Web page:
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Build your own tiny Lego LHC

Vote online now for a Lego replica of the LHC, created by an ATLAS PhD student


Build your own tiny Lego LHC

A computer simulation of the miniature Lego LHC, complete with four detectors connected with blue dipole magnets (Image: Nathan Readioff)

A PhD student working on the ATLAS experiment has created a replica of the Large Hadron Collider (LHC) using Lego building blocks. Nathan Readioff, from the University of Liverpool, submitted his design to Lego Ideas this week and now awaits the 10,000 votes needed for it to qualify for the Lego Review, which decides if projects become new Lego products. You can help this project, vote online now!

His Lego design is a stylised model of the LHC, showcasing the four main detectors ALICE, ATLAS, CMS and LHCb at the micro scale. Each detector is small enough to fit in the palm of your hand yet the details of the internal systems are intricate, revealed by cutaway walls. Every major detector component is represented by a Lego piece. The models are not strictly in scale with one another, but use the same size base to maximise the detail that can be included and give a more uniform look to the set.

“I wanted to provide people of all ages with an entertaining building experience that would allow them to learn about the LHC and its incredible detectors” says Readioff. “Hopefully, this Lego replica can serve as an introduction, inspiring people to find out more about particle physics and how the amazing work done at CERN is leading us to unravel the workings of the universe.”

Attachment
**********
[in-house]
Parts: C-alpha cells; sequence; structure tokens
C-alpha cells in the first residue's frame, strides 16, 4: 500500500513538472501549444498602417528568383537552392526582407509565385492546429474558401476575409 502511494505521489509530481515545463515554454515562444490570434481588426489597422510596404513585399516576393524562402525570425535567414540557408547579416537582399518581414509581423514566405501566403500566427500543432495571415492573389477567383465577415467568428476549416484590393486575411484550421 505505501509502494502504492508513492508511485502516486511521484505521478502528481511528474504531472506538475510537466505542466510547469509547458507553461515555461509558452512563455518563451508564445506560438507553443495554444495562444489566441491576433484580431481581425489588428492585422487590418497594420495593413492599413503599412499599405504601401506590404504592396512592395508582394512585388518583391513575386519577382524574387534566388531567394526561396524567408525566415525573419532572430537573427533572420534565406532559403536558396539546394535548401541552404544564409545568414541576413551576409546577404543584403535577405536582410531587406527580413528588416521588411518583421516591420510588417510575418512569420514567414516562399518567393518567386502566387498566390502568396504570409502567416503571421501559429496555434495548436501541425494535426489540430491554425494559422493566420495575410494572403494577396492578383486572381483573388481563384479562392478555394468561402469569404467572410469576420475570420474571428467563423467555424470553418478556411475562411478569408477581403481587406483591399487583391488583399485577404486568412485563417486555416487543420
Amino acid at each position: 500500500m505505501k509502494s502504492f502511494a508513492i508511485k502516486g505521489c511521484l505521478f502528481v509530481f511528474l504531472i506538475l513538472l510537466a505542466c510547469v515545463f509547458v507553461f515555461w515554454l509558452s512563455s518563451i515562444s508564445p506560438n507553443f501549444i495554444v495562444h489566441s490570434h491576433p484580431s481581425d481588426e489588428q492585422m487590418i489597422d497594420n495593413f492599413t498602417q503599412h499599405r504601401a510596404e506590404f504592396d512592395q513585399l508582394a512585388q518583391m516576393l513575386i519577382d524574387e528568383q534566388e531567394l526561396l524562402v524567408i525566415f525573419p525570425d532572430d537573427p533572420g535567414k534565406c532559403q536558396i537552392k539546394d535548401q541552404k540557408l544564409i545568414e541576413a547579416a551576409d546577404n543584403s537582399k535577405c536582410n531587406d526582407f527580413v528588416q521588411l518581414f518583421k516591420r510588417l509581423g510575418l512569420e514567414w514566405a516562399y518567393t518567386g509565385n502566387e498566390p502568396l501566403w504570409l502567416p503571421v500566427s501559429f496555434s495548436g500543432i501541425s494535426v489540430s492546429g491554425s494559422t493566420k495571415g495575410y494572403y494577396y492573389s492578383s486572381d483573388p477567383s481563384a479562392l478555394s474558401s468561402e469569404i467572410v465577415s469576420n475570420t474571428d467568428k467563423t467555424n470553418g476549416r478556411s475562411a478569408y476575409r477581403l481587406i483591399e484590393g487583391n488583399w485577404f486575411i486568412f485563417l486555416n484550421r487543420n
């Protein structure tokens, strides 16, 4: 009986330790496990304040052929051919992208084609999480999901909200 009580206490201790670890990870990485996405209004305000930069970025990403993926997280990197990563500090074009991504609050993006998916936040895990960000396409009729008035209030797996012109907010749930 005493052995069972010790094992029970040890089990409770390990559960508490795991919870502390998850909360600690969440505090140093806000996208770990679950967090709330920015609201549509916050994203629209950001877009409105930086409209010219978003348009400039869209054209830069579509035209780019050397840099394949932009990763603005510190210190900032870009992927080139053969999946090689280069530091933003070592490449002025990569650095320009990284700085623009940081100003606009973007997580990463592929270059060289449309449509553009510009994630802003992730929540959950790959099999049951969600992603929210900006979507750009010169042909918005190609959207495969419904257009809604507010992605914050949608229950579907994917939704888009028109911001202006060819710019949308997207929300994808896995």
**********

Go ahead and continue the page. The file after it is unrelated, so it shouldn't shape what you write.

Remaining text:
While working on a sample prototype of the Lego LHC, Readioff says he learned a surprising amount about CERN and the various detectors himself. “I understood ATLAS because that’s the experiment I work on, but I knew almost nothing about the other detectors,” he says.

Readioff researched the other detectors, and learned how they shared the same basic features – silicon detectors, calorimeters, muon chambers – and yet use vastly different technologies and designs to achieve their goals. Besides the detectors, he says, he also learned how to assemble a robust Lego model, and question designs recommended by computer simulation.

Life at CERN
Nathan Readioff joins physicists at CERN to test his designs (Image: Kate Shaw)

“The first draft model of the ALICE detector was designed on a computer and it took me two hours to get the bricks to hold together and it would shatter at the slightest touch,” says Readioff. His final design replica is made to be robust with parts that hold together well, to help the Lego builder build each detector within minutes. If you want to build your own miniature LHC now, you can, complete instruction manuals and part lists are already available on the “Build your own particle detector” website.

To vote for Readioff's Lego LHC design, register with Lego ideas and click the Support button on the Lego LHC page.